A different look at your next postcard…
74 million postcards are sold in France every year and 80% of these are sailed during summer. It is therefore very likely that you will be the sender or recipient of this type of mailing in the next few weeks...!
A short text that says much more than it seems
The postcard, with its relatively standardized format, imposes a major constraint on its writer, who must select what he or she wants to share with the recipient. This constraint in the choice of information that one wishes to transmit is a cruel reminder of cognitive overload, about which many behavioural finance researchers have written: time has become a much scarcer commodity than information. It has become necessary to constantly choose the information you want to retain... and this also applies to financial decisions.
While it is obvious that our brains offer many more possibilities than a simple postcard, we must nevertheless prioritize the information and retain only a portion of it. This overload of information leads us to establish, consciously or not, a form of prioritization, often based on criteria that are not very objective. For example, by typing on Google the word "postcard", nearly 130 million results appear in English. By refining on "old postcards", we drastically reduce but ... there remain more than 66 million results! The abundance of information requires that you choose the links you wish to consult. And once an article is selected, few people decide to click on a link inserted in the page (even though they have chosen it!), to access more more information...
This information overload and the need to select it gives us food for thought about how we find and remember the information we deem key to managing our personal finances...
An image that is not insignificant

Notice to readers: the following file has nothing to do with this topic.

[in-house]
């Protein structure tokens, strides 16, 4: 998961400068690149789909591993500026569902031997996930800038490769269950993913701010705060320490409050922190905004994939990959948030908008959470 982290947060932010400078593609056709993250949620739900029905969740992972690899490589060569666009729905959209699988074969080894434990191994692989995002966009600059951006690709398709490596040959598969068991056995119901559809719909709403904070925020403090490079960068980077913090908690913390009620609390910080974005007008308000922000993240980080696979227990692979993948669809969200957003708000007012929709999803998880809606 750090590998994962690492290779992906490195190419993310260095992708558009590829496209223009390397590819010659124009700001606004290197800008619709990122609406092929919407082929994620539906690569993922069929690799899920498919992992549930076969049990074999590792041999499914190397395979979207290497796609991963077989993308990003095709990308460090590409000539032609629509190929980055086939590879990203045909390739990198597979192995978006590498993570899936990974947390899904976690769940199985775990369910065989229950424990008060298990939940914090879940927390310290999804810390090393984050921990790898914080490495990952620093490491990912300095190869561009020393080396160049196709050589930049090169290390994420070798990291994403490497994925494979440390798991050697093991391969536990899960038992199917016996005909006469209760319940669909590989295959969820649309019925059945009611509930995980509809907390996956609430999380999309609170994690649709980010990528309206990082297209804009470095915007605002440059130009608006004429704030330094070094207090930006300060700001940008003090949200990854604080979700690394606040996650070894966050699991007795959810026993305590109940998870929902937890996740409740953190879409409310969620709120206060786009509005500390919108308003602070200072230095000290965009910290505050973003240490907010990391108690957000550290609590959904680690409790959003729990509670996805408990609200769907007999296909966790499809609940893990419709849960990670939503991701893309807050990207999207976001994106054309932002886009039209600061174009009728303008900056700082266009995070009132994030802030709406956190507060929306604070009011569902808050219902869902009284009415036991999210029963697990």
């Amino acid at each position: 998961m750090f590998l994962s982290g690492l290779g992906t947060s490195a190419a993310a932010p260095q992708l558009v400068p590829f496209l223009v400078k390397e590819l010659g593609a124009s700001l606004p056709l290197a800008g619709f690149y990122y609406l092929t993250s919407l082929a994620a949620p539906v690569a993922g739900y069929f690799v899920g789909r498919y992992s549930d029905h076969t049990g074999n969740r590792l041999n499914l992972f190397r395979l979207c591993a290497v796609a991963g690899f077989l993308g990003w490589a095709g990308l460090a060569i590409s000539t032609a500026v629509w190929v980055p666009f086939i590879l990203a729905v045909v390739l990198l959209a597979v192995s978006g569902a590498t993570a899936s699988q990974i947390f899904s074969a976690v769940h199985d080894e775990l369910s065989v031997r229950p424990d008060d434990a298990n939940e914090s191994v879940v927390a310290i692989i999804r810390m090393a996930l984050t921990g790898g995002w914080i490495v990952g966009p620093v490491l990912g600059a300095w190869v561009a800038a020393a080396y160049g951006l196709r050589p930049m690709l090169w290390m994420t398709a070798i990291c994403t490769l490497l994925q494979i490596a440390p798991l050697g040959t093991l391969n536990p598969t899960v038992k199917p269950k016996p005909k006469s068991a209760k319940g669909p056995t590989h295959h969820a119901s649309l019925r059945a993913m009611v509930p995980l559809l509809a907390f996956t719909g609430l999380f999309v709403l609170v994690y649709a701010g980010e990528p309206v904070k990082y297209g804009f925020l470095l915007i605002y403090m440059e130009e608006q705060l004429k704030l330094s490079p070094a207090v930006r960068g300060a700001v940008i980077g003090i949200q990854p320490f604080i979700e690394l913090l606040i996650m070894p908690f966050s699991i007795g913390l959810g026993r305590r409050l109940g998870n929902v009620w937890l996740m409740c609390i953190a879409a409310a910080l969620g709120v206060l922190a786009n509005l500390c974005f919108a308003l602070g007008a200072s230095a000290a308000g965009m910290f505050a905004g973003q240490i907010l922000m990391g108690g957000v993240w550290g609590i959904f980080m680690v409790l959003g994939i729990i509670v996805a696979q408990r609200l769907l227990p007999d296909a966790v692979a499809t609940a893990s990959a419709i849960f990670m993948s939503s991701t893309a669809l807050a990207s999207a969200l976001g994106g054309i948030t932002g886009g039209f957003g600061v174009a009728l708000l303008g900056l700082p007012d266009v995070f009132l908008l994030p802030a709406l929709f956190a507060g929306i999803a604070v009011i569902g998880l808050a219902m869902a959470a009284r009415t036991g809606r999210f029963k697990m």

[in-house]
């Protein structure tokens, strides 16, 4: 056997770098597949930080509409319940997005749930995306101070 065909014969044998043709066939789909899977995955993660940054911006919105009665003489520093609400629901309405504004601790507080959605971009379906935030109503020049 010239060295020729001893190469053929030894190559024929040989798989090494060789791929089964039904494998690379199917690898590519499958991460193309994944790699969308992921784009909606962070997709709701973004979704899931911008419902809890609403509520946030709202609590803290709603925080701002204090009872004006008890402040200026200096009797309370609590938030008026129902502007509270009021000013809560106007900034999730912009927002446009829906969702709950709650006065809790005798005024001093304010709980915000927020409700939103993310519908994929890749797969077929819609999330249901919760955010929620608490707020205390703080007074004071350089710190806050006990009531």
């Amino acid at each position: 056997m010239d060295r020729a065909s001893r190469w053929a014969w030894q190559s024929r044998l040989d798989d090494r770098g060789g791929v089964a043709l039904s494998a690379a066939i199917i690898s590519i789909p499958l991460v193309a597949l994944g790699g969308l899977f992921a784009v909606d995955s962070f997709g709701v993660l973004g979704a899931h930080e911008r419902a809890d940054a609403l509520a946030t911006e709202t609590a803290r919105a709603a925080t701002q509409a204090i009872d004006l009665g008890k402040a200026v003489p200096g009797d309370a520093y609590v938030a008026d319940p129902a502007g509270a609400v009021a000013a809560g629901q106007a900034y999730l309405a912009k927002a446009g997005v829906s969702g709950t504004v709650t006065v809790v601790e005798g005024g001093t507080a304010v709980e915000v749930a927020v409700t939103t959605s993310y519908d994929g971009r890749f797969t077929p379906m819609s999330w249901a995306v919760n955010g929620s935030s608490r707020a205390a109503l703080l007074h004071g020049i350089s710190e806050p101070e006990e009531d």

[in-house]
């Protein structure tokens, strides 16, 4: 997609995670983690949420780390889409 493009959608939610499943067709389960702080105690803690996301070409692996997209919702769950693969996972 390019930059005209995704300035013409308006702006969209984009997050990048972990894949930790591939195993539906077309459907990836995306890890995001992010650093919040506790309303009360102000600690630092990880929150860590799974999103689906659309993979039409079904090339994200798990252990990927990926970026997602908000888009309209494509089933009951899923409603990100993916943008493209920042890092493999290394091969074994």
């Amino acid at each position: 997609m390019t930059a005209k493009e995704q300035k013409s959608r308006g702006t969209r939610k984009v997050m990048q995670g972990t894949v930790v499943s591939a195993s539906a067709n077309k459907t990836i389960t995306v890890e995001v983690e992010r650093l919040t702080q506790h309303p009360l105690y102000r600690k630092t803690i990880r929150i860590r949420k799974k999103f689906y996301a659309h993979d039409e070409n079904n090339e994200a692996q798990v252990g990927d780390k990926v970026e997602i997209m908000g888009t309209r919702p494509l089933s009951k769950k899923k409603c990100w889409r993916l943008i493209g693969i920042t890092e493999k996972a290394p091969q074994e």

Staying with the theme of summer correspondence, the choice of picture on the card also tells us a lot about the importance of context. In one of its 2017 publications*, the English regulator (the Financial Conduct Authority), uses the example of a castle drawing to illustrate that the same image (and therefore information) will be interpreted differently by different people and/or situations:
- On the back of a postcard: it will probably be a place visited during a stay
- In an art gallery: it is undoubtedly a work of art
- On the side of the road: probably the image is a pictogram to inform
As we can see, an image does not convey the same message depending on the context in which it is placed.
This in-depth reading of the postcard format shows us that, like all information, the information we use for our financial decisions must be handled with care. It would probably be appropriate to:
-Select your sources of information on the most objective criteria possible: probable veracity, presumed impartiality, freshness….;
- Consider all information equally, by refusing to prioritize it (and failing that, to prioritize it objectively);
- Contextualize the information received to use it better.
The lessons of this contribution would fit on a simple postcard... but you'll probably get more fun mail this summer!
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* From advert to action: behavioural insights into the advertising of financial products
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